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Re: Sizing

From: Axel Dahmen <brille1@hotmail.com>
Date: Mon, 18 Sep 2006 11:30:38 +0200
To: www-style@w3.org
Message-ID: <eelp1k$d3l$1@sea.gmane.org>

> That's correct.  HTML is not a page description language.  Unfortunately
> designers often try to use it as a poor man's PDF, rather than using
> designs that tolerate this variability.

I see you point and I fully agree.. I have the impression, too, that we seem
to be those last "chosen" few implementors to always care for a fully
dynamic design ;)
However, there are occasions where .PDF is not possible (due to download
restrictions) and where HTML *is* to be used for strict layout. There is no
valid argument against using HTML with strict design to layout documents.
Fixed widths are present in the CSS specification and there is no such thing
like "good" and "bad". Anything else is attitude.


> Again, the need for this arises from bad design.  It does frustrate me
> that most pages will not print portrait without clipping and often
> won't print landscape, basically because the designer has forced an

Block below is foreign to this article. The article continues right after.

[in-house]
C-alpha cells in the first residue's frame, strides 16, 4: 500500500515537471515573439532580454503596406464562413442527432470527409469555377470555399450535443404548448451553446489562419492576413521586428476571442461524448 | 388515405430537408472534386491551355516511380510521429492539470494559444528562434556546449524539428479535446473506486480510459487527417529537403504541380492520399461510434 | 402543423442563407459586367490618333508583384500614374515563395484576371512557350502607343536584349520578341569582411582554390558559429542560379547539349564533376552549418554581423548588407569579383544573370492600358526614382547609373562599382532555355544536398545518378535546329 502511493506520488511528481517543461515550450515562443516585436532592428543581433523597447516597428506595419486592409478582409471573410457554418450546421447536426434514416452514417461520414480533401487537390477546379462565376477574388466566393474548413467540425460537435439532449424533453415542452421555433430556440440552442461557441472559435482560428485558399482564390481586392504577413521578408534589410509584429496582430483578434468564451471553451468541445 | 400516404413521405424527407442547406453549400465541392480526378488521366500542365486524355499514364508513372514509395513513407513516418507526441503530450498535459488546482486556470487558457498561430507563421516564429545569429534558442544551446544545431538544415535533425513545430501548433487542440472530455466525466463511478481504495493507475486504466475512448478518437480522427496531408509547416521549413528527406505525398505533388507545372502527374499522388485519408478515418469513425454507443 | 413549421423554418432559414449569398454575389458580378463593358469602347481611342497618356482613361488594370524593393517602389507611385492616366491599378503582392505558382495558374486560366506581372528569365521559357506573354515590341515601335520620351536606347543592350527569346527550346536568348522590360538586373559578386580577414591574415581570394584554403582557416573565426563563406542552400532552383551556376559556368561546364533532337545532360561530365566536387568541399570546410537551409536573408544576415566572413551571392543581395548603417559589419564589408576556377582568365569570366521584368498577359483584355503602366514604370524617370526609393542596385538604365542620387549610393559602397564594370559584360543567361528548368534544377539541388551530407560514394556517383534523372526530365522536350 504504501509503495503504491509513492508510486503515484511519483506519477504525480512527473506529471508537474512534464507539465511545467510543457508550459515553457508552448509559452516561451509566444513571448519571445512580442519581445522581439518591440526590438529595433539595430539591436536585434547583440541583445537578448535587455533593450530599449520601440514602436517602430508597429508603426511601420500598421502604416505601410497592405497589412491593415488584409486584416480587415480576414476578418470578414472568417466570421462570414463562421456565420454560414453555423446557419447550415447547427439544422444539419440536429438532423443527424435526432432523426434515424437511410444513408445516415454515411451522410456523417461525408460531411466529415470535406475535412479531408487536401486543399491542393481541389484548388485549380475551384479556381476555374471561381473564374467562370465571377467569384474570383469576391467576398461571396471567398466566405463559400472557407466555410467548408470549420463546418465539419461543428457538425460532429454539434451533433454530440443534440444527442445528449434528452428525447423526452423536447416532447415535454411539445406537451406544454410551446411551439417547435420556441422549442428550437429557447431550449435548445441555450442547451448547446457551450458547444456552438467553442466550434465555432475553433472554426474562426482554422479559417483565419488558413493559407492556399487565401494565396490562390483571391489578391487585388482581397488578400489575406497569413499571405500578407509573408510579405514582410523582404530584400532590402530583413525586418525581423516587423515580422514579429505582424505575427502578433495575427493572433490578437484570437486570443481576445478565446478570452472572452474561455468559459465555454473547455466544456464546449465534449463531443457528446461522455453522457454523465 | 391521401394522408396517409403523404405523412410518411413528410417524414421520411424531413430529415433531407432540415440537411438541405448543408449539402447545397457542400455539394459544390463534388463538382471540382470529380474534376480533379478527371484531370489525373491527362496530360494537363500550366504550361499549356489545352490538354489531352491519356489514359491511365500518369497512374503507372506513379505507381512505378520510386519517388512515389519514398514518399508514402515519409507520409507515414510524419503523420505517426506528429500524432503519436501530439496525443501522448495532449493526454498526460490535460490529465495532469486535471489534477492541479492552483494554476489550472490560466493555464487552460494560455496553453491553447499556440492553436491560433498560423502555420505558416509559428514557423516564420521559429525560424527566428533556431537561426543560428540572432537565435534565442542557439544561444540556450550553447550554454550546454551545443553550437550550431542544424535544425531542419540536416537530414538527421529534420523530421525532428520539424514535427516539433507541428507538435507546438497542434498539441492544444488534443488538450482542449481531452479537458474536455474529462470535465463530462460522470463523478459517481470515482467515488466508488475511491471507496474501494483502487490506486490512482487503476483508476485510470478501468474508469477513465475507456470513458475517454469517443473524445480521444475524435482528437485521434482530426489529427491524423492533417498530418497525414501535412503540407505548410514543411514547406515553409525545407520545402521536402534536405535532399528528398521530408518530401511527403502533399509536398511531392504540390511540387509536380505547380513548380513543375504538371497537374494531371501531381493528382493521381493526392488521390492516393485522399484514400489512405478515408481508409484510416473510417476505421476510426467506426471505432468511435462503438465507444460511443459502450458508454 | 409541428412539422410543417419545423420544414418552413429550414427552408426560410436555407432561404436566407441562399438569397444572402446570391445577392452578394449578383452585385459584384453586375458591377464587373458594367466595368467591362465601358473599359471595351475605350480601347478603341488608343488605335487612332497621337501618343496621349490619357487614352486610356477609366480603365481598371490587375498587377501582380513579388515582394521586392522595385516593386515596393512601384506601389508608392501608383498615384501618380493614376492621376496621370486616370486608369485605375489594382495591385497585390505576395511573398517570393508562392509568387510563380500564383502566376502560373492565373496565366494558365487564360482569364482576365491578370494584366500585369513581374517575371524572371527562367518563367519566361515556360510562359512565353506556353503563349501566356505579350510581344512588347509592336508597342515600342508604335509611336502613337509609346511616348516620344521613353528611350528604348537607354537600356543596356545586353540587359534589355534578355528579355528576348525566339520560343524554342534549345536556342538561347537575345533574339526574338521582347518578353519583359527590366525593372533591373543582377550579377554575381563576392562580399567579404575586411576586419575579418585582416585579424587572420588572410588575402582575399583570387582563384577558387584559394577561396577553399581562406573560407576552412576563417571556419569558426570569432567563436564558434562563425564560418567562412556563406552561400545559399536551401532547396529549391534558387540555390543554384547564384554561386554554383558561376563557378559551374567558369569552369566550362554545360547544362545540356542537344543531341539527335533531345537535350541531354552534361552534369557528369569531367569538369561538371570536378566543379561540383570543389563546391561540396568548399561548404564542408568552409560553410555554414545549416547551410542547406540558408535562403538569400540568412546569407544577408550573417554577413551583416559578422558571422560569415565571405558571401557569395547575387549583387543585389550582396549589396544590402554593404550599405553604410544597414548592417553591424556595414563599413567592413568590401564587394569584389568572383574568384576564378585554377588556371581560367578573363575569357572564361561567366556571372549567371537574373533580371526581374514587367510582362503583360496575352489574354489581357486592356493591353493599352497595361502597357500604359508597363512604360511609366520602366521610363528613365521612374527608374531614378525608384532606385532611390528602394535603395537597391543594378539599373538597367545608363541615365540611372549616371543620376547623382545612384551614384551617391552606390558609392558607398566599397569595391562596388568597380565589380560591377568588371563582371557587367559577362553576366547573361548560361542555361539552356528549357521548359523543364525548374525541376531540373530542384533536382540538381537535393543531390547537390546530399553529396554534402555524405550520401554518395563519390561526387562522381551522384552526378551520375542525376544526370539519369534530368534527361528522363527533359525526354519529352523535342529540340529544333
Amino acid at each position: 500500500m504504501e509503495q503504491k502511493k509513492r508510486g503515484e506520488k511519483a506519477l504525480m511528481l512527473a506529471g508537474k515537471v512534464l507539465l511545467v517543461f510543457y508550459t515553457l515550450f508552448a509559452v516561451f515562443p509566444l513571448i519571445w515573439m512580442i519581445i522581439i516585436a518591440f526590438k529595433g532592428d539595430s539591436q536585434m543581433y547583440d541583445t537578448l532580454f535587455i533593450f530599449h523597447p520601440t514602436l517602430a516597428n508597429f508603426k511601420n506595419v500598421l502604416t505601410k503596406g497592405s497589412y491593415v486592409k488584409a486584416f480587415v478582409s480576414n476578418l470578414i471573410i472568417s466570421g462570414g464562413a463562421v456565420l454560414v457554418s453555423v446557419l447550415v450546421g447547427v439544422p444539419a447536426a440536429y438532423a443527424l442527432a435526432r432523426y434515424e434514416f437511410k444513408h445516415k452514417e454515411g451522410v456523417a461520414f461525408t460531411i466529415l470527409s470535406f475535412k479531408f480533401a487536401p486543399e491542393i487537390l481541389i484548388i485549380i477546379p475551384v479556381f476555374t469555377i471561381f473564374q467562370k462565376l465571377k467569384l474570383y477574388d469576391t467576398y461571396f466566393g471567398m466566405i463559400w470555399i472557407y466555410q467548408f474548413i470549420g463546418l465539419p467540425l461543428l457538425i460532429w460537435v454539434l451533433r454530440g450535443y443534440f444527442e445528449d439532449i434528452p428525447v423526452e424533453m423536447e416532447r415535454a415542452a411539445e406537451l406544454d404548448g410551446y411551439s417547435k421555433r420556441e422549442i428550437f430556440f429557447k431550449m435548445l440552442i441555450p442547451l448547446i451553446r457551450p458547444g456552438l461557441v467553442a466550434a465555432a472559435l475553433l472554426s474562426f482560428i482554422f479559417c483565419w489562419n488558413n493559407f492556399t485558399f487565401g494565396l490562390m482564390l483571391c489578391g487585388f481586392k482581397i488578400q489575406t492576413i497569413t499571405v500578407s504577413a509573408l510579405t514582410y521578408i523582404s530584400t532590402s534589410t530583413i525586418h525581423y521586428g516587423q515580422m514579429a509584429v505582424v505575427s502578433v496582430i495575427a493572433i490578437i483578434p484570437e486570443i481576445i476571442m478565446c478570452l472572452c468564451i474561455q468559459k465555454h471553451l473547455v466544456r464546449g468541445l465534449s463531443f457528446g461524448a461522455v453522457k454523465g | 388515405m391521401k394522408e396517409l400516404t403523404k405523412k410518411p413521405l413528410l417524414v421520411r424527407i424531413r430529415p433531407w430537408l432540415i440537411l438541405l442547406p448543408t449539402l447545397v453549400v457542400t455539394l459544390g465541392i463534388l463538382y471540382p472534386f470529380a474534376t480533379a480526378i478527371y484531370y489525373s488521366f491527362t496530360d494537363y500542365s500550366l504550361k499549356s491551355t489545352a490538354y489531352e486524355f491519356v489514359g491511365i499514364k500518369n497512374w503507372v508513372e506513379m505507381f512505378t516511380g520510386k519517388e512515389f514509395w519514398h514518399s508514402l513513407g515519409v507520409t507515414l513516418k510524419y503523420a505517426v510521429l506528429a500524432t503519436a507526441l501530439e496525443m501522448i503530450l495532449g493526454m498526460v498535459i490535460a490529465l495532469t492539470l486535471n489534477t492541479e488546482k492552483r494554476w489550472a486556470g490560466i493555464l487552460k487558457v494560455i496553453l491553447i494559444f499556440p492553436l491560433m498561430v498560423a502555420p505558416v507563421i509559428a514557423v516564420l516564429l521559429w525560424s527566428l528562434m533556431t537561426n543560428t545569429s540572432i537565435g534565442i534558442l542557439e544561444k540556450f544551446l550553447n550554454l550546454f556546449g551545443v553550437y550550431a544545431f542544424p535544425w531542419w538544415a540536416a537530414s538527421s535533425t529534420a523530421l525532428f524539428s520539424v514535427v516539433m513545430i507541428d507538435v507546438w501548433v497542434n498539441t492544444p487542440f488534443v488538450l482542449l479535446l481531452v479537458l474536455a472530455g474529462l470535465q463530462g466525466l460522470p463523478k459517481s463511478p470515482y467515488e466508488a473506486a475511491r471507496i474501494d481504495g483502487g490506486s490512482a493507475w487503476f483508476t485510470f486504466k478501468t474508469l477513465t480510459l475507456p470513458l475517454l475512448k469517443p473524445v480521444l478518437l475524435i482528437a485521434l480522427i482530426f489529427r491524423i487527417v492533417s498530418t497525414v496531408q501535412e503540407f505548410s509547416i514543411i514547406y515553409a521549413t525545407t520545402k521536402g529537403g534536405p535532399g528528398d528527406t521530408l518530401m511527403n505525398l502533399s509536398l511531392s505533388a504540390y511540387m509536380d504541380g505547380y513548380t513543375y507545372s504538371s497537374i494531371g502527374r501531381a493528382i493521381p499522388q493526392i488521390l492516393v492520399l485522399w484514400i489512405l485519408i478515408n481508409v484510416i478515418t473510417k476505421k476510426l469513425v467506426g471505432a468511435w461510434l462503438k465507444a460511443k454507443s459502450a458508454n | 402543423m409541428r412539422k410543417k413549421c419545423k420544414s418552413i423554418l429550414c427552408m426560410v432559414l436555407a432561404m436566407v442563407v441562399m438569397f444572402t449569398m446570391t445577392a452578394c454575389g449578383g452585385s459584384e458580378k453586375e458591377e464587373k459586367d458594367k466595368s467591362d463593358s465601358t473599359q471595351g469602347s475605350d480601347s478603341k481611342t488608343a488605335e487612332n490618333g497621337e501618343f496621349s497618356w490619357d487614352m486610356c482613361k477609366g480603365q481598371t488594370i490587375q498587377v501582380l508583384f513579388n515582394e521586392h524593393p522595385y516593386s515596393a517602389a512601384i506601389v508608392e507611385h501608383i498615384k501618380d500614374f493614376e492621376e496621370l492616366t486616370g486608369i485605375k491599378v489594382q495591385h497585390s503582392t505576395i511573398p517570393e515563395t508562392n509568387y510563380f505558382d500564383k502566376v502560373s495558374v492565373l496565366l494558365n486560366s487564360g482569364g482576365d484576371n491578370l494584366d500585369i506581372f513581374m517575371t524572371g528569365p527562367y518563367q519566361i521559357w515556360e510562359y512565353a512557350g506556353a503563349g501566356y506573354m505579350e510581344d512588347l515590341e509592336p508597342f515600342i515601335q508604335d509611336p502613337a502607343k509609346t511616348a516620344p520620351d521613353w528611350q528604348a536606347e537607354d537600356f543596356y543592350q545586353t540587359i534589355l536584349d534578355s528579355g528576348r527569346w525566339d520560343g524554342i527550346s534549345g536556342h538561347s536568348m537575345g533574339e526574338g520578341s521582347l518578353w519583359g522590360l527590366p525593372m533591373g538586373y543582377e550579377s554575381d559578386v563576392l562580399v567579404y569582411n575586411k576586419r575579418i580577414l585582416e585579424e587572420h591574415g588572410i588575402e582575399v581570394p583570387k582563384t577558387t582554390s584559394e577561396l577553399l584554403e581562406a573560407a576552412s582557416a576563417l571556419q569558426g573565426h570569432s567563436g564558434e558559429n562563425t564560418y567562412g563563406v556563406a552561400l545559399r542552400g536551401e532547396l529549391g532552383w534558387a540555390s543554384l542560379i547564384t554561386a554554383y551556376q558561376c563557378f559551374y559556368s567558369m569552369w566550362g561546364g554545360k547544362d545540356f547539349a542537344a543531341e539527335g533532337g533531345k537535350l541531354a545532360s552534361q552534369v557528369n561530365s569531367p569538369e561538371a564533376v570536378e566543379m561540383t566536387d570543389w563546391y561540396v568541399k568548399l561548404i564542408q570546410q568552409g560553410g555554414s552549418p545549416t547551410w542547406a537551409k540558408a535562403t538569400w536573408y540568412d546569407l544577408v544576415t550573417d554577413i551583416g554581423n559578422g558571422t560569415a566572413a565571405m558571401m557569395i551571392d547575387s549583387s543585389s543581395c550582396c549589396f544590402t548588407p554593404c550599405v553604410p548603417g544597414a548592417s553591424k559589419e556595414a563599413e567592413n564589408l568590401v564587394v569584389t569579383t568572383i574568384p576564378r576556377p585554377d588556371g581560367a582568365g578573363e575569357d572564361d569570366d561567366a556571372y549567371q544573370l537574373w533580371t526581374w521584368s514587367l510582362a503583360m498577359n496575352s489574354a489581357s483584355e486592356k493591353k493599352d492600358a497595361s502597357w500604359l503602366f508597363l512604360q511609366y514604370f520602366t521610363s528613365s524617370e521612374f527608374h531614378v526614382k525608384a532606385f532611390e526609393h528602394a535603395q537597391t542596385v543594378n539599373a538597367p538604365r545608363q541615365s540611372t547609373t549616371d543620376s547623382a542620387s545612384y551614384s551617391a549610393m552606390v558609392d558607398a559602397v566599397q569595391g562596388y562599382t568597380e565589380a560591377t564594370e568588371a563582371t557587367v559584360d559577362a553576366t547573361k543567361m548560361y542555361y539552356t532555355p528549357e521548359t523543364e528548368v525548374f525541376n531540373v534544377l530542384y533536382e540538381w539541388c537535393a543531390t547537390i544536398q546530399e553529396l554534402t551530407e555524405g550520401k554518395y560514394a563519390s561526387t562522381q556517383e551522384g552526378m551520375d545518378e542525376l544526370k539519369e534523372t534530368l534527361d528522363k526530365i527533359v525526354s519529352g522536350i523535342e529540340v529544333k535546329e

> absolute width and hasn't even considered that anyone might want to print
> (vanishingly rare are pages where the navigation is automatically
> excluded when printed).

Agree with you again. We're talking about the cases of good design here,
though.


> > b)  It's impossible to scale images down. In CSS you can't define that
> > (dynamically loaded) images should display in 50 % of their intrinsic
size
> > (which is pixels).
>
> However, you generally know the intrinsic size, so you can do the
calculation
> yourself.

Have you considered the amount of calculation to do so? I did this
implementatino already. If you need to get image sizes from database and
scale the page yourself, then you also need to calculate all margins,
paddings and font sizes before sending the page to the client. Not very
versatile...

And did you consider that browsers are already implementing a quirks way of
scaling, changing font-size? So there is a need for scaling. But instead of
using user agent specific methods, what's left against scaling the whole
document in a standard manner, available from script?


> > > 72pt = 2.54cm by definition, so pt:px and cm:px cannot be defined
> > > independently.
>
> What I am saying is that once the mapping of pt to px is defined, the
> mapping of cm to px has only one possible value.

Agree. That's exactly what I'm saying. And what's your point again?
Received on Monday, 18 September 2006 09:32:10 GMT

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